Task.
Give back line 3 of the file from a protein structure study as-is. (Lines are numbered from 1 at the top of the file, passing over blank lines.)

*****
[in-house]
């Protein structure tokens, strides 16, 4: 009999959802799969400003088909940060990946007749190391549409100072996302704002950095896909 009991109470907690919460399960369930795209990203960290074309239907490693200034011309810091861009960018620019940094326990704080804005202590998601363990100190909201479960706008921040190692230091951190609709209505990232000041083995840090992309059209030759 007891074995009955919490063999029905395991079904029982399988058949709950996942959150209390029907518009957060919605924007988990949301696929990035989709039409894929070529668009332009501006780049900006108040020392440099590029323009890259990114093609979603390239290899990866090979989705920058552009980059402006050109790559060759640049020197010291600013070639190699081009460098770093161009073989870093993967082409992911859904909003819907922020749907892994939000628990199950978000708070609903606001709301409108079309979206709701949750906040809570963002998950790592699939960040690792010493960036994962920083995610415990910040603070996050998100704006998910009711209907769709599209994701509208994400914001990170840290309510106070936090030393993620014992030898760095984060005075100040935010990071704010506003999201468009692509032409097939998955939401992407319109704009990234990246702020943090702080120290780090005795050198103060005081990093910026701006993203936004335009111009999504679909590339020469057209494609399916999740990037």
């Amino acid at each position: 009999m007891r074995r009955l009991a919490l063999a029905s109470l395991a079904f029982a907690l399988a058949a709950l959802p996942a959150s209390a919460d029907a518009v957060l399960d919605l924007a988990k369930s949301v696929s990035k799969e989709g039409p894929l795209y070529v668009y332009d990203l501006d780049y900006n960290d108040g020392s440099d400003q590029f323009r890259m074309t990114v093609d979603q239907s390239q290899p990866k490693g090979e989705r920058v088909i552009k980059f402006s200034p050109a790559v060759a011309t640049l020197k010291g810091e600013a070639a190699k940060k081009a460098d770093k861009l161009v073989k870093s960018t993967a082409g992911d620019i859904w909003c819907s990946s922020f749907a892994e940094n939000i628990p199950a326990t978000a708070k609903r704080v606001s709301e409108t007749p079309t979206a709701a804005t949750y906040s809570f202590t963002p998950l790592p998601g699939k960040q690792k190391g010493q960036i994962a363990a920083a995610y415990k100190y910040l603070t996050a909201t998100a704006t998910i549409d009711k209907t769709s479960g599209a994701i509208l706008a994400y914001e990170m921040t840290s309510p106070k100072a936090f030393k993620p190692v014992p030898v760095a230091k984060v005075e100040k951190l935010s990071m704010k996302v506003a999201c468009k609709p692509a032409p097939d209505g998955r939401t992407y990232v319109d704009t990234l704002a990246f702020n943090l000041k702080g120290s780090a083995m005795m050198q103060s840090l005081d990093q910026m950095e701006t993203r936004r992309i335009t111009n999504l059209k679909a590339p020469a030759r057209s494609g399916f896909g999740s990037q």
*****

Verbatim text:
């Amino acid at each position: 009999m007891r074995r009955l009991a919490l063999a029905s109470l395991a079904f029982a907690l399988a058949a709950l959802p996942a959150s209390a919460d029907a518009v957060l399960d919605l924007a988990k369930s949301v696929s990035k799969e989709g039409p894929l795209y070529v668009y332009d990203l501006d780049y900006n960290d108040g020392s440099d400003q590029f323009r890259m074309t990114v093609d979603q239907s390239q290899p990866k490693g090979e989705r920058v088909i552009k980059f402006s200034p050109a790559v060759a011309t640049l020197k010291g810091e600013a070639a190699k940060k081009a460098d770093k861009l161009v073989k870093s960018t993967a082409g992911d620019i859904w909003c819907s990946s922020f749907a892994e940094n939000i628990p199950a326990t978000a708070k609903r704080v606001s709301e409108t007749p079309t979206a709701a804005t949750y906040s809570f202590t963002p998950l790592p998601g699939k960040q690792k190391g010493q960036i994962a363990a920083a995610y415990k100190y910040l603070t996050a909201t998100a704006t998910i549409d009711k209907t769709s479960g599209a994701i509208l706008a994400y914001e990170m921040t840290s309510p106070k100072a936090f030393k993620p190692v014992p030898v760095a230091k984060v005075e100040k951190l935010s990071m704010k996302v506003a999201c468009k609709p692509a032409p097939d209505g998955r939401t992407y990232v319109d704009t990234l704002a990246f702020n943090l000041k702080g120290s780090a083995m005795m050198q103060s840090l005081d990093q910026m950095e701006t993203r936004r992309i335009t111009n999504l059209k679909a590339p020469a030759r057209s494609g399916f896909g999740s990037q």